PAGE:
After experiencing one ridiculous mishap after another, Shell is leaving the Arctic with its tail between its legs.
Yesterday, Shell announced that it would give up on plans to drill for oil in the Alaskan Arctic in 2013.
Hopefully, they won’t be back at all.
The Department of Interior says it has made it a top priority to reevaluate its decision to allow drilling in the Arctic.
Although it’s been abundantly clear to the environmental community that Shell was unprepared to drill there (a terribly incompetent clean-up plan, for example), it took their ships going on fire and running aground – problems that should never have happened – to pull out.
Shell says the repairs needed on the drill ships that ran aground probably can’t be completed in time to drill this year.
“Our decision to pause in 2013 will give us time to ensure the readiness of all our equipment and people following the drilling season in 2012,” says Marvin Odum, President of Shell Oil.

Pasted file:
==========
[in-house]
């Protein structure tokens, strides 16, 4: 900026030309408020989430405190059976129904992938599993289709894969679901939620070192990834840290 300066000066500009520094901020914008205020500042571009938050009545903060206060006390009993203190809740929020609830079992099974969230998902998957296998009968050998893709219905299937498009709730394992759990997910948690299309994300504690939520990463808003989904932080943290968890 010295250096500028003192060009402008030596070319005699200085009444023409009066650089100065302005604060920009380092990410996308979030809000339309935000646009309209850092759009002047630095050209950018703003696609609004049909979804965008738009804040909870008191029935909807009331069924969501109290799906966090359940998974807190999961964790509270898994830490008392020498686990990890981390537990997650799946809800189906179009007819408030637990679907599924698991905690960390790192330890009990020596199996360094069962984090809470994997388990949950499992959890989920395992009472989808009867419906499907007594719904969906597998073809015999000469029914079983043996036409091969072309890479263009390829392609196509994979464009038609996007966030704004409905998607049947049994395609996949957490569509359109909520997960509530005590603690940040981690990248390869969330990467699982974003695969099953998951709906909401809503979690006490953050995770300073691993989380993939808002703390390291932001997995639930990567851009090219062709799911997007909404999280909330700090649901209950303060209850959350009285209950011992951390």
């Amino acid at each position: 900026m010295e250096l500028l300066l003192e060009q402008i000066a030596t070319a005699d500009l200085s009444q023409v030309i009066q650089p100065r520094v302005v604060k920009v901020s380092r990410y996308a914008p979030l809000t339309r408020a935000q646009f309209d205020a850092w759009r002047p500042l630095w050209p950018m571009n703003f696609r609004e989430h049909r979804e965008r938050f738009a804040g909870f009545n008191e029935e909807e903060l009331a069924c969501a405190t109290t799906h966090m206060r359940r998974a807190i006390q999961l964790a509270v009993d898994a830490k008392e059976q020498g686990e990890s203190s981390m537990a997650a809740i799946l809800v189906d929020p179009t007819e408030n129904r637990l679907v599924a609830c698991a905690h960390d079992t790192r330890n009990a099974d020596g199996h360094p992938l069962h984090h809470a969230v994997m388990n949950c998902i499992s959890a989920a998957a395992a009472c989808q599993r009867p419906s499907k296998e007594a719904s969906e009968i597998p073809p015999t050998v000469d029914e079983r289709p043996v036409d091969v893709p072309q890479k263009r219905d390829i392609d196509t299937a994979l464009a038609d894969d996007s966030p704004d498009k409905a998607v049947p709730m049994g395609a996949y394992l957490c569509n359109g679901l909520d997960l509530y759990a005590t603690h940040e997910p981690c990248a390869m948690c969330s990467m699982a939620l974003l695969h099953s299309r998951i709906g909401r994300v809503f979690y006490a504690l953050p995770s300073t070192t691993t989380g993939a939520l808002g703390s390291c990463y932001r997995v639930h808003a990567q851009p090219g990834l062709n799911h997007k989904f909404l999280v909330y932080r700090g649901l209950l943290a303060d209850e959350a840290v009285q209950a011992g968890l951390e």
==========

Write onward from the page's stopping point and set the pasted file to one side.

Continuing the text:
“If one of the largest and wealthiest companies in the world cannot drill safely in the Arctic, no one can. The Obama Administration should declare the Arctic off-limits to dangerous drilling, cancel Shell’s permits, and terminate future lease sales immediately, before we’re faced with an even greater disaster,” says Michael Brune, executive director of Sierra Club.
Read about all the problems Shell’s had in the short time it tried to drill in the Artic:
The Editorial Team at SolarFeeds is made up of knowledgeable solar industry insiders and experts who have a passion to share valuable, helpful and educational information. Aiming at becoming the best place to learn solar, the publication partners with industry thought leaders, journalists and influencers. If you want to publish your articles on SolarFeeds Magazine, click here.